Another financial concern will involve your credit and your credit rating, which you must safeguard, regardless of what happens. You should always have at least one card in your name only. Call your credit card companies and make certain that you can do this. Watch your credit rating and make sure nothing unusual is happening with your finances. Consider whether you should cancel all joint accounts. Why? If you decide to leave, your spouse cannot run up debt that, because your name is on it, you will be legally liable to pay.

8. START SAVING MONEY.

Why? If you decide to divorce, you will have to pay legal fees. You may want to hire a financial planner. You may have to relocate. In fact, you may need money for a number of other expenses that occur as you move from one home back into two. In addition to the emotional toll, divorce takes a financial one as well -“ particularly for women, who generally do not make as much money as men. Stop any contributions to retirement funds or other accounts you’ve contributed to during your marriage. Any contributions you make can be attached if you do file for a divorce. Put this money into your new bank account, instead. It can’t hurt to be prepared.

9. GATHER YOUR IMPORTANT PAPERWORK.

Know whose names are on them, how much they entail and what your debts and assets are. Don’t forget the account numbers, which are important. If you decide to file for a divorce, this will be important. Among the paperwork, you should have copies of life insurance policies, home insurance, safe deposit boxes, CDs and other investments, house deeds, car deeds, etc. If your spouse owns a business or is employed, you will need documentation of that as well.

10. CONSIDER A POST-NUPTIAL AGREEMENT.

This kind of agreement can be entered into before a divorce. It can be used to amend a prenuptial agreement if you have one (because you’ve gotten into a business venture since your marriage or your financial circumstances have significantly improved). It also can be used to create emotional and financial security in reconciliation as you try to give your marriage another try.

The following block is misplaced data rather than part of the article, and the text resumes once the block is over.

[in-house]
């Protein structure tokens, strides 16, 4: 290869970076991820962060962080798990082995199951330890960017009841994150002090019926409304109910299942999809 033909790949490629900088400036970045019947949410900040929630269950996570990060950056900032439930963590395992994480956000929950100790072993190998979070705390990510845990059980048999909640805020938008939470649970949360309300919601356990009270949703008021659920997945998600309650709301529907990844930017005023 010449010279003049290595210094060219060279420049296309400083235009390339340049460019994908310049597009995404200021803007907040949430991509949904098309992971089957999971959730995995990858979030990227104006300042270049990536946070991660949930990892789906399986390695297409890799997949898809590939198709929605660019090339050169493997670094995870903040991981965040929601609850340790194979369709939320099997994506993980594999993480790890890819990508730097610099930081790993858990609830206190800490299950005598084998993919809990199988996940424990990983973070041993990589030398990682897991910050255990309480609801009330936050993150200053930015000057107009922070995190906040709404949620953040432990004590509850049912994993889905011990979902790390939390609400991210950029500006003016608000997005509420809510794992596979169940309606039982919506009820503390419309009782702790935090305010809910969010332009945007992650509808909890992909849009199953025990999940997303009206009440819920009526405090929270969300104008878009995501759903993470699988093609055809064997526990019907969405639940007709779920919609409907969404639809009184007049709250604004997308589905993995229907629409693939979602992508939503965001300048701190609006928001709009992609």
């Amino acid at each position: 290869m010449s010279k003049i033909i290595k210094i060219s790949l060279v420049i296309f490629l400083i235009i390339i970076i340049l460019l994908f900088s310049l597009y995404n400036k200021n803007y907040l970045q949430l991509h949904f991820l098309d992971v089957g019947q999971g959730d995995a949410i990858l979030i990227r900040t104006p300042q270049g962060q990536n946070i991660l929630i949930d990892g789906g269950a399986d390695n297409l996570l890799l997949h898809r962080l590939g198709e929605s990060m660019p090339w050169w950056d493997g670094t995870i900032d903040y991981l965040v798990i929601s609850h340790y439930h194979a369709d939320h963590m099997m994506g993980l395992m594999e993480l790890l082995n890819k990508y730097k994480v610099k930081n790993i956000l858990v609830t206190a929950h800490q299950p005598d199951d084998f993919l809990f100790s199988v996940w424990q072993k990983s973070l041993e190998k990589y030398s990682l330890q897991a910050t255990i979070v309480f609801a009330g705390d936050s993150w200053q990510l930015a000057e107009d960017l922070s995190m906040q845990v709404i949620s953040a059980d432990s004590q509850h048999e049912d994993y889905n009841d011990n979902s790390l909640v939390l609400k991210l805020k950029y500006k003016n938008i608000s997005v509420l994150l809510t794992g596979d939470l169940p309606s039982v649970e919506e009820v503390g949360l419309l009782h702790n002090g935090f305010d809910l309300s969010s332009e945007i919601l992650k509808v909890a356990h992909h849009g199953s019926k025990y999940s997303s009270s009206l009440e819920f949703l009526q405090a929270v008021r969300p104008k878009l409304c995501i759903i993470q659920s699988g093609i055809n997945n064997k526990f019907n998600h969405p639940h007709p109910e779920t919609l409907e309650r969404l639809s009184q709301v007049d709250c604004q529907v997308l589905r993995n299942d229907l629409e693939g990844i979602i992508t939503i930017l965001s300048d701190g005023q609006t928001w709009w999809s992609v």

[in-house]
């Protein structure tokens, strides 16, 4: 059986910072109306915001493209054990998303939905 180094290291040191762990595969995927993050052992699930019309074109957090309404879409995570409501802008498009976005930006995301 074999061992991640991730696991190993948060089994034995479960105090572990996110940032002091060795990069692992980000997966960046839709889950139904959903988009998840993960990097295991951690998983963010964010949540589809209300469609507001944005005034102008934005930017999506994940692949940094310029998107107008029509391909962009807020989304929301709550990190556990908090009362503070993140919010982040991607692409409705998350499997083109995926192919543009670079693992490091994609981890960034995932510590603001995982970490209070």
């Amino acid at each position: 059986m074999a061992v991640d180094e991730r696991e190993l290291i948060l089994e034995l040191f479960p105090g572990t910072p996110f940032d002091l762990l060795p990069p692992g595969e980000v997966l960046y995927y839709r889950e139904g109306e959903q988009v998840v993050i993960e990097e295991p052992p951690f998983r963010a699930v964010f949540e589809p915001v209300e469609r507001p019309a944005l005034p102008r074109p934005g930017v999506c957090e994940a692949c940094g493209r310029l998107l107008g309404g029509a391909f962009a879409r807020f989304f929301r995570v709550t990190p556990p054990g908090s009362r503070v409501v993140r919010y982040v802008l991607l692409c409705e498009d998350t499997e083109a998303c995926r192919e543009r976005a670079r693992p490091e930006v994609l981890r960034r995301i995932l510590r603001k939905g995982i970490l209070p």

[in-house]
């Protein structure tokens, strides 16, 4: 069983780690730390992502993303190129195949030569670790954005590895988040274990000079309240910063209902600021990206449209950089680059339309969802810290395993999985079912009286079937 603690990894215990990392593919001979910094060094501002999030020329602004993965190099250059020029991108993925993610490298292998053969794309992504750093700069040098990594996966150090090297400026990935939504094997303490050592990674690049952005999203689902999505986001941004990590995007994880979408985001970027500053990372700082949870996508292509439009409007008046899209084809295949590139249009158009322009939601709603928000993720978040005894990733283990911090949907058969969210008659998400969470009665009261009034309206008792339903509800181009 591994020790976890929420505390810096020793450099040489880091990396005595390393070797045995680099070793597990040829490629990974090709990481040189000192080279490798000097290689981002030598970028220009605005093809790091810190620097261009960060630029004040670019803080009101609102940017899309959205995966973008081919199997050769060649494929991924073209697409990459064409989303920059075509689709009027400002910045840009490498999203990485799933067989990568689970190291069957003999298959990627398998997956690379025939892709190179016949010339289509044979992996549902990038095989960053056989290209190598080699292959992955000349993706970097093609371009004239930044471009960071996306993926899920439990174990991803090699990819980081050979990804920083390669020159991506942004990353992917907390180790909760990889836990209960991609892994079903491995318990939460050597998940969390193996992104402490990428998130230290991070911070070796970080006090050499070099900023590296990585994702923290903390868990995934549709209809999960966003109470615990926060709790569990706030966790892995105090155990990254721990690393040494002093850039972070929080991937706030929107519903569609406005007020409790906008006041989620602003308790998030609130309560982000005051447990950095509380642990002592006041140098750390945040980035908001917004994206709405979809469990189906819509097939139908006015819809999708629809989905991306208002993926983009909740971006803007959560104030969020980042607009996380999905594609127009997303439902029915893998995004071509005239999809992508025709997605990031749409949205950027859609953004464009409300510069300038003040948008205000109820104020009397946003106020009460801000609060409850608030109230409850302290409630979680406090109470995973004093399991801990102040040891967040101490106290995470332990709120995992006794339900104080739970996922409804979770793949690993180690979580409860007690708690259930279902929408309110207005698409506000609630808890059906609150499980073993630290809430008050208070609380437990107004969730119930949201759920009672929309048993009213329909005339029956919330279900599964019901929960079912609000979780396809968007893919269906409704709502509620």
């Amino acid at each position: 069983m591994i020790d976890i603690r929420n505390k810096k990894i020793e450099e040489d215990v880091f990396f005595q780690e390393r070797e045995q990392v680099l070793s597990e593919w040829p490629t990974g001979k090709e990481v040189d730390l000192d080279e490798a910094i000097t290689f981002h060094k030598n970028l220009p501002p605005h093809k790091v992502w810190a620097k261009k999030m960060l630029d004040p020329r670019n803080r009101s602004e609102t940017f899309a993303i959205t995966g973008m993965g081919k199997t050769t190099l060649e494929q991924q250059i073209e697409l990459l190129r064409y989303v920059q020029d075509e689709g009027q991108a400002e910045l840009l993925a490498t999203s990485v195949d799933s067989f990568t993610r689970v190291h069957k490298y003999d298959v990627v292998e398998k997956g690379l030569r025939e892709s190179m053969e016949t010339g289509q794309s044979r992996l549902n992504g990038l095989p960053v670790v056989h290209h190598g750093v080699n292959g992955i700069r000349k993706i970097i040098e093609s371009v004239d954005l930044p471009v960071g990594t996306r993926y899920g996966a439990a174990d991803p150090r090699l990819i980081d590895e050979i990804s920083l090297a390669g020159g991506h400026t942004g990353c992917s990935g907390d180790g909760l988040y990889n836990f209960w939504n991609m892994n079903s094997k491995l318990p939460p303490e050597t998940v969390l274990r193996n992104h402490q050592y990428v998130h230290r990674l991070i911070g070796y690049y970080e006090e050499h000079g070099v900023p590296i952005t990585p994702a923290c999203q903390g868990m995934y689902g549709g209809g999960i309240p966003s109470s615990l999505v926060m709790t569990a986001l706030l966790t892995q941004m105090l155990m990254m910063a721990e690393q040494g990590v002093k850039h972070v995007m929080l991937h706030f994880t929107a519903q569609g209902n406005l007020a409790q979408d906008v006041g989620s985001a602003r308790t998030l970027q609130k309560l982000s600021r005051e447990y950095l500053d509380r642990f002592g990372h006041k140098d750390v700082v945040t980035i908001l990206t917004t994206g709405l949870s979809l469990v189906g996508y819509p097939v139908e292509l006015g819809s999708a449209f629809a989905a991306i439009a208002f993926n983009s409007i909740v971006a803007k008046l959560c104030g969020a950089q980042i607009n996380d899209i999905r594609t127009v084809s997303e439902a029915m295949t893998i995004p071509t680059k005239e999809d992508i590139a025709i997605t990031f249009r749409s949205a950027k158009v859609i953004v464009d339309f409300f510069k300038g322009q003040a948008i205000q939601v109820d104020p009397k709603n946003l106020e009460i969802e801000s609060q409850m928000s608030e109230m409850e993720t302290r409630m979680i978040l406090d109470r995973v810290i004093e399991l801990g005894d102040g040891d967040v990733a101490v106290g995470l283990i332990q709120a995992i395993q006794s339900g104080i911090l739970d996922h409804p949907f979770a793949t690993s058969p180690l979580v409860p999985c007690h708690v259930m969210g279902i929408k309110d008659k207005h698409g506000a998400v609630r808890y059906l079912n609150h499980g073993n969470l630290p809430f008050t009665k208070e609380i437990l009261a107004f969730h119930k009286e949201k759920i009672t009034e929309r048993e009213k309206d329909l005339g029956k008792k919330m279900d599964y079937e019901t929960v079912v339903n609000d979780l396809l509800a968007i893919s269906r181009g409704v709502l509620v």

11. DON’T LEAVE YOUR HOUSE.

If you’re considering divorce, do not leave your home — with or without children — unless you talk with an attorney in your area first about your legal rights. Why? Divorce laws vary by state and can affect everything from your financial support to custody of your children. However, you should disregard this if you feel your situation is abusive and you are afraid for your safety. If that’s the case, get help immediately.

12. CONSIDER COUNSELING FOR YOURSELF OR YOUR CHILDREN.

If you’re struggling with your relationship at home, sometimes it helps to have someone to talk with. Whether you can afford a professional or not, there’s always someone who can (and will) help. Many companies offer employee assistance programs. Some health insurance policies (and now is a good time to check to make certain yours is up-to-date) will pay for a certain number of mental health appointments if you choose a professional in your program. Your children may also need help. Most importantly, if you are in an abusive situation, seek help from a local non-profit who can advise you on shelters, counseling and other help for you and your children, if you have them.

13. MAKE SURE YOUR PAYMENTS ARE UP-TO-DATE.

Whether it’s your car or your house, make sure everything is getting paid in a timely fashion. Now is not the time to quit your job and stop paying certain bills. If you have to take over the home payments or sell the house and move into a rental, you don’t want to worry about how your payment history looks to a potential creditor or landlord. The same is true of any cars in your name or jointly owned. Beyond that, you should begin to think about whether your spouse or you will take over the payments if you decide to file.

These tips were collected from experts and articles on Wevorce.com. If you have a suggestion to add to the list, please e-mail editor@wevorce.com.